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Re: Databases as objects

From: David Cressey <dcressey_at_verizon.net>
Date: Mon, 25 Dec 2006 18:00:04 GMT
Message-ID: <EkUjh.2278$175.316@trndny05>

"Thomas Gagne" <tgagne_at_wide-open-west.com> wrote in message news:mMWdnfvPC4g4YBfYnZ2dnUVZ_t2tnZ2d_at_wideopenwest.com...

> I'm not advocating objects over relations. In fact, through the
> preference of procedures I'm enabling (ney--promoting) the exploitation
> of relational operations.

I disagree. (I should mention in passing that I agree with much of what you've been saying in the thread.

In addition to the Object Relational mismatch, there is another mismatch that is possibly older and more pervasive than it.

It's the data-centric versus the process-centric world view. For my first twenty years in computing, I was firmly entrenched in the process-centric world view, without even being aware that I had made a choice. My transition to a data-centric world view was one of the rockiest transitions I ever made in my professional life. It started out by being transferred from a boss that was techno-centric to a boss that was business-centric. It proceeded through a little language called Datatrieve (DEC, late 1970s and early 1980s), and on into relational DBMSes with SQL interfaces.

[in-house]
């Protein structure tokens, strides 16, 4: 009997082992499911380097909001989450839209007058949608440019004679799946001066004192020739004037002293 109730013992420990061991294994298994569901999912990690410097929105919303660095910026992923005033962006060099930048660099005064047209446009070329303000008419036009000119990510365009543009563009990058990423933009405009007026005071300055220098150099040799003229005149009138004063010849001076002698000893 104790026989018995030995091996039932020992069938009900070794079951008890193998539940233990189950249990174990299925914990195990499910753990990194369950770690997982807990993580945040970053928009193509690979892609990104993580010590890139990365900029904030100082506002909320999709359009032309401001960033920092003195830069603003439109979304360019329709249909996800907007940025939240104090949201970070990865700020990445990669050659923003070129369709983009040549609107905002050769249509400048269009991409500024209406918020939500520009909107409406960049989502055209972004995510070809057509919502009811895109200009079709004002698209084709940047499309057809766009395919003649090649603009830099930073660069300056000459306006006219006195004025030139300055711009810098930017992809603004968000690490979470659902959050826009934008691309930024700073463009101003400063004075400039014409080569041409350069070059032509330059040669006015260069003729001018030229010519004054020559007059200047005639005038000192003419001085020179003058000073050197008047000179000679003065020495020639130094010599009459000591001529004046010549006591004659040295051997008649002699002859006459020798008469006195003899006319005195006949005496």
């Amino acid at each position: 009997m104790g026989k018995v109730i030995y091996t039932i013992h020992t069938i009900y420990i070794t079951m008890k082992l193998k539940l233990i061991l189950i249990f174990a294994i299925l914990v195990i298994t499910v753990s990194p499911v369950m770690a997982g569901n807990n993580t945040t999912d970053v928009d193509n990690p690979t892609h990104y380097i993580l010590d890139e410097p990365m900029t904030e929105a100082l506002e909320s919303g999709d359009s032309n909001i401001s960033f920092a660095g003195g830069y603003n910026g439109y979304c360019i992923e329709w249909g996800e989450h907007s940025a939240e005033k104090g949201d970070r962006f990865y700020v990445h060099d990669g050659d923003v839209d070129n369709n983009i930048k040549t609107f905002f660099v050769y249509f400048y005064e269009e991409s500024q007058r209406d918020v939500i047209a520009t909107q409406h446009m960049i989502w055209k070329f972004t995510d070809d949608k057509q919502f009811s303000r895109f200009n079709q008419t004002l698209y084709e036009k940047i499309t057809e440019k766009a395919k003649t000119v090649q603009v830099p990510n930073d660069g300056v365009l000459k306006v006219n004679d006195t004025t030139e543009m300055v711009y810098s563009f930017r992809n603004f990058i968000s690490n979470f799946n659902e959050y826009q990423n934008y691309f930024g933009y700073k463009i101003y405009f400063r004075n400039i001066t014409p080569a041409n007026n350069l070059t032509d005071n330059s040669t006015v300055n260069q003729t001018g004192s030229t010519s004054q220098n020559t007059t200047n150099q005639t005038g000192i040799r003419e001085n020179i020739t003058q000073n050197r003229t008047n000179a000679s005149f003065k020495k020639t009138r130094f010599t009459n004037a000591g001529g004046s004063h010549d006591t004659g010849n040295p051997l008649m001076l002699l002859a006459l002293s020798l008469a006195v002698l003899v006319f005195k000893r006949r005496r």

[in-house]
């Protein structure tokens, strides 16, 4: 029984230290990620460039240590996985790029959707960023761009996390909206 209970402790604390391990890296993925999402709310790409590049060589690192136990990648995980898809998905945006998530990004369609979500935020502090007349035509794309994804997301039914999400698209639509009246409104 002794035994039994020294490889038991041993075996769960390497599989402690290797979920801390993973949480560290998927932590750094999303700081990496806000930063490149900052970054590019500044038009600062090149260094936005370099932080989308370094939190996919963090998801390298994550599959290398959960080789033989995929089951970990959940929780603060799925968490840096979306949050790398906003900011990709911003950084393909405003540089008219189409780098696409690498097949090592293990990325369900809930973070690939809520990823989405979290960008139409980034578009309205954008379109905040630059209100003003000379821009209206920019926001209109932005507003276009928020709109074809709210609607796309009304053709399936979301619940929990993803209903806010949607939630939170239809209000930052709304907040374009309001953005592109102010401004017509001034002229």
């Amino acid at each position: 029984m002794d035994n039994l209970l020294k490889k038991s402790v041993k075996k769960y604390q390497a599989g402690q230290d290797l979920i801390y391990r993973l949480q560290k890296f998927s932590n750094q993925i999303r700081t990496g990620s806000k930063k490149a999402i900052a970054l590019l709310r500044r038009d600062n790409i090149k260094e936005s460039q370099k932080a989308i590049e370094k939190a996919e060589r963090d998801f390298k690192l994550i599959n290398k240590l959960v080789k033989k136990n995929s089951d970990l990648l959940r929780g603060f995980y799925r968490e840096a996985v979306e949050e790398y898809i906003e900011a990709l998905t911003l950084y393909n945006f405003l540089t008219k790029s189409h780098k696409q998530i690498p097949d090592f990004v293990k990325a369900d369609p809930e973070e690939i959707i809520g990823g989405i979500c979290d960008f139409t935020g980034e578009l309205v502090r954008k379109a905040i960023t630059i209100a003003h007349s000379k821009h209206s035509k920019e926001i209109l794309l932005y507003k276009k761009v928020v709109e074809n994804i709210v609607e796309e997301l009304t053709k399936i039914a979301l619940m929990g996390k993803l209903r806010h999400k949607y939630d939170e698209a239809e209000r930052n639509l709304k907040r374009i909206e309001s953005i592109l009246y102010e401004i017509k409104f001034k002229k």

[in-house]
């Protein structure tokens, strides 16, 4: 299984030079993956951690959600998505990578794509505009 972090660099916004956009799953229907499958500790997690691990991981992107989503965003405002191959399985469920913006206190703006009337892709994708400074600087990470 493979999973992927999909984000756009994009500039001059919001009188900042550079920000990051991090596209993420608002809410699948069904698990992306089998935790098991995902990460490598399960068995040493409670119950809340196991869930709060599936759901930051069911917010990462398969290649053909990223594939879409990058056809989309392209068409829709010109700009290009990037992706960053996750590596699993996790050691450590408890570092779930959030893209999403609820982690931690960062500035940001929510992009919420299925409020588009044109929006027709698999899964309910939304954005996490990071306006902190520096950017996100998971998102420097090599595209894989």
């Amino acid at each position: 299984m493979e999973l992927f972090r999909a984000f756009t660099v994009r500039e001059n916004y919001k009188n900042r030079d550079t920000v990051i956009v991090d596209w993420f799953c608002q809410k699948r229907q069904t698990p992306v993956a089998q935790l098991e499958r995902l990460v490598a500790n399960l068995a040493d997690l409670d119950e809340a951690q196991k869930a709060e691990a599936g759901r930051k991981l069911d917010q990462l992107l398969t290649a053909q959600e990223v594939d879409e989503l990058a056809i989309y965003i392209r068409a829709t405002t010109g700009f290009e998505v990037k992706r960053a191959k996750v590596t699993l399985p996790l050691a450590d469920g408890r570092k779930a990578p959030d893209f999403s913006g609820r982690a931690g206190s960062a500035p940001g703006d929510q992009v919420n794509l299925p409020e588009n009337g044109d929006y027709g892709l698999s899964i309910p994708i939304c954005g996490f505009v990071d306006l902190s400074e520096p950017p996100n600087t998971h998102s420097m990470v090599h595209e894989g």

But the real shock for me was the difference between the data-centric and process-centric world views was the way you go about analyzing the requirements for a proposed system based on the current way of doing business. I can't do justice to the topic. It's amazing.

The object-oriented paradigm actually has room in it for both a data-centric world view and a process-centric world view. But the majority of object-oriented SW designers focus on object analysis and design at the expense of message analysis and design. They tend to treat the design of messages as a relatively trivial portion of overall system design. Nothing could be further from the truth.

Yes, but what does all of this have to do with the quote I was responding to?

Just this: when you use procedures as the primary intervace to the database you have committed yourself to the process centric world view at the expense of the data centric world view. When you call a procedure, you invoke a process, by name. When you invoke a view, you invoke some data by name. I have more to say, but I need to stop and think. Received on Mon Dec 25 2006 - 12:00:04 CST

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